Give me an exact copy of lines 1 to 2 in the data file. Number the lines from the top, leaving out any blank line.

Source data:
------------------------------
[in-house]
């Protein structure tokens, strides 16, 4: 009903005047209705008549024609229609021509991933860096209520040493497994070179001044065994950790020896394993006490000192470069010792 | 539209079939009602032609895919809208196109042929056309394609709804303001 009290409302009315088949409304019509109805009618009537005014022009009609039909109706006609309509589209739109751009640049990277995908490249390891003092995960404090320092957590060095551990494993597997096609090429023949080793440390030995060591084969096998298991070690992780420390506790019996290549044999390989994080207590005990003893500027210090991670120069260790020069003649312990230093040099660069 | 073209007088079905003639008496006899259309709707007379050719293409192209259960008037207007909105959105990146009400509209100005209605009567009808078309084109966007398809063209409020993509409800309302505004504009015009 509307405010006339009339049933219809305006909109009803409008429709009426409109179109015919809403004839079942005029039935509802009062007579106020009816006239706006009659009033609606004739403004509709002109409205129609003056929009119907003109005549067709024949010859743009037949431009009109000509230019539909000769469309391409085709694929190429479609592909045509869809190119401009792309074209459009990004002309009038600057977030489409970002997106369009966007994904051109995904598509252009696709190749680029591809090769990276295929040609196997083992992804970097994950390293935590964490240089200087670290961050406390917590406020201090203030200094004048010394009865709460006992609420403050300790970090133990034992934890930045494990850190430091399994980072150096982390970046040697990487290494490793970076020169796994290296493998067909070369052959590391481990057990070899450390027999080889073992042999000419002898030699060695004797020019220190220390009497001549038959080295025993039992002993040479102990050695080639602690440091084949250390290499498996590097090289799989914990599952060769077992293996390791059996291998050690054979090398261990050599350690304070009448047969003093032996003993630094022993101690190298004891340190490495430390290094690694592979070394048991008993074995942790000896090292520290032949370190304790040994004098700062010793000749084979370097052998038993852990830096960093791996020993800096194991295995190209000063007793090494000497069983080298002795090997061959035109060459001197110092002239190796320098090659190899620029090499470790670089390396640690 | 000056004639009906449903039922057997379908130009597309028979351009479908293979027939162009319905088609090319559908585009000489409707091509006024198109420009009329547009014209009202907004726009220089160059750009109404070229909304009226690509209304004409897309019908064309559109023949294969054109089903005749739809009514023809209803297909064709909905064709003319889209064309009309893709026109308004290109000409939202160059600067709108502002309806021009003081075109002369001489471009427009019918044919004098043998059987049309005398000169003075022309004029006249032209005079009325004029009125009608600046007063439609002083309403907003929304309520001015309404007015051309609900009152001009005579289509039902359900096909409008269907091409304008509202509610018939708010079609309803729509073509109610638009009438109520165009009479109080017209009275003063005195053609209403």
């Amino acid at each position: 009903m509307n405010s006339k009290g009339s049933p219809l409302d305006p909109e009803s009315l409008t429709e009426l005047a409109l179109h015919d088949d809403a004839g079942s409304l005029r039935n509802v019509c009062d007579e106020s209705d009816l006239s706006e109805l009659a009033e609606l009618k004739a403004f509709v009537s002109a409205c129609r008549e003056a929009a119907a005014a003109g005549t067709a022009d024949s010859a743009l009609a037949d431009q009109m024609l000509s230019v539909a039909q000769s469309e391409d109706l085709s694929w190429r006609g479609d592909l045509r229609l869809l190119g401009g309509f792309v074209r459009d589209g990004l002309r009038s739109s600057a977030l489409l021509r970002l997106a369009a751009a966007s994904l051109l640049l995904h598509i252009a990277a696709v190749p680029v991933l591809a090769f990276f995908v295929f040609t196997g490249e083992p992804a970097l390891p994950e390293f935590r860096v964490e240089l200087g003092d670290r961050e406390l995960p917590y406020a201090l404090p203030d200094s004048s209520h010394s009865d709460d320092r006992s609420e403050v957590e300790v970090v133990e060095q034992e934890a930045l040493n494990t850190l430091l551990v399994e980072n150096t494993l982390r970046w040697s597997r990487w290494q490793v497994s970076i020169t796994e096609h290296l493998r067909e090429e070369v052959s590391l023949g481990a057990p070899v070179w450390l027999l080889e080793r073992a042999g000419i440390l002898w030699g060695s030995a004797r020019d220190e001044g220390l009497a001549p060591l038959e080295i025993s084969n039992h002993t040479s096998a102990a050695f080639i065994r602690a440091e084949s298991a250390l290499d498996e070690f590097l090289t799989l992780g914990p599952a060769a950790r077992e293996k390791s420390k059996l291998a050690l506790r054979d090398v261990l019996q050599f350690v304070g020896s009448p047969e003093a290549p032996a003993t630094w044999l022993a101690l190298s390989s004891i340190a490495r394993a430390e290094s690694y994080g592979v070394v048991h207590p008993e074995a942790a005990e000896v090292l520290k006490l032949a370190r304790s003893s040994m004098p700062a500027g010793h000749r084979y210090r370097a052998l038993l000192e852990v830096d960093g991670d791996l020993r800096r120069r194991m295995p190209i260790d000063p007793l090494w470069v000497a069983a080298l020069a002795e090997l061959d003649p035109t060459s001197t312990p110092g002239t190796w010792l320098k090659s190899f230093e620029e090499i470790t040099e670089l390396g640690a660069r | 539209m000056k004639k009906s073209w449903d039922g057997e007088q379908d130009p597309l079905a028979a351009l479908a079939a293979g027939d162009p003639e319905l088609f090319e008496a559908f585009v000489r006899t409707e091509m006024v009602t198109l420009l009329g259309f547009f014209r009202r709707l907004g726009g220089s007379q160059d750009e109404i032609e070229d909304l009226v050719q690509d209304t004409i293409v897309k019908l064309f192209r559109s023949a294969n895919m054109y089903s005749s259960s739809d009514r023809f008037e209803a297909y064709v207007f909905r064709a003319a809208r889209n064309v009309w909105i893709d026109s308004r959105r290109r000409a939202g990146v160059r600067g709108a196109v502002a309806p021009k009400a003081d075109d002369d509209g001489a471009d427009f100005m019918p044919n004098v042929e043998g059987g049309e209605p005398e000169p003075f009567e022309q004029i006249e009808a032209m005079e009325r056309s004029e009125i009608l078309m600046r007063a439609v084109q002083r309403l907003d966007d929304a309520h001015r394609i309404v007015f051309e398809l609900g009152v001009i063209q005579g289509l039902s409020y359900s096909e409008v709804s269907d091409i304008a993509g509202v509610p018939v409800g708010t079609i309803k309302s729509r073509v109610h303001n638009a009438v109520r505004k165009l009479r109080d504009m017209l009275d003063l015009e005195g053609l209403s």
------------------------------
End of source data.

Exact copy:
[in-house]
């Protein structure tokens, strides 16, 4: 009903005047209705008549024609229609021509991933860096209520040493497994070179001044065994950790020896394993006490000192470069010792 | 539209079939009602032609895919809208196109042929056309394609709804303001 009290409302009315088949409304019509109805009618009537005014022009009609039909109706006609309509589209739109751009640049990277995908490249390891003092995960404090320092957590060095551990494993597997096609090429023949080793440390030995060591084969096998298991070690992780420390506790019996290549044999390989994080207590005990003893500027210090991670120069260790020069003649312990230093040099660069 | 073209007088079905003639008496006899259309709707007379050719293409192209259960008037207007909105959105990146009400509209100005209605009567009808078309084109966007398809063209409020993509409800309302505004504009015009 509307405010006339009339049933219809305006909109009803409008429709009426409109179109015919809403004839079942005029039935509802009062007579106020009816006239706006009659009033609606004739403004509709002109409205129609003056929009119907003109005549067709024949010859743009037949431009009109000509230019539909000769469309391409085709694929190429479609592909045509869809190119401009792309074209459009990004002309009038600057977030489409970002997106369009966007994904051109995904598509252009696709190749680029591809090769990276295929040609196997083992992804970097994950390293935590964490240089200087670290961050406390917590406020201090203030200094004048010394009865709460006992609420403050300790970090133990034992934890930045494990850190430091399994980072150096982390970046040697990487290494490793970076020169796994290296493998067909070369052959590391481990057990070899450390027999080889073992042999000419002898030699060695004797020019220190220390009497001549038959080295025993039992002993040479102990050695080639602690440091084949250390290499498996590097090289799989914990599952060769077992293996390791059996291998050690054979090398261990050599350690304070009448047969003093032996003993630094022993101690190298004891340190490495430390290094690694592979070394048991008993074995942790000896090292520290032949370190304790040994004098700062010793000749084979370097052998038993852990830096960093791996020993800096194991295995190209000063007793090494000497069983080298002795090997061959035109060459001197110092002239190796320098090659190899620029090499470790670089390396640690 | 000056004639009906449903039922057997379908130009597309028979351009479908293979027939162009319905088609090319559908585009000489409707091509006024198109420009009329547009014209009202907004726009220089160059750009109404070229909304009226690509209304004409897309019908064309559109023949294969054109089903005749739809009514023809209803297909064709909905064709003319889209064309009309893709026109308004290109000409939202160059600067709108502002309806021009003081075109002369001489471009427009019918044919004098043998059987049309005398000169003075022309004029006249032209005079009325004029009125009608600046007063439609002083309403907003929304309520001015309404007015051309609900009152001009005579289509039902359900096909409008269907091409304008509202509610018939708010079609309803729509073509109610638009009438109520165009009479109080017209009275003063005195053609209403």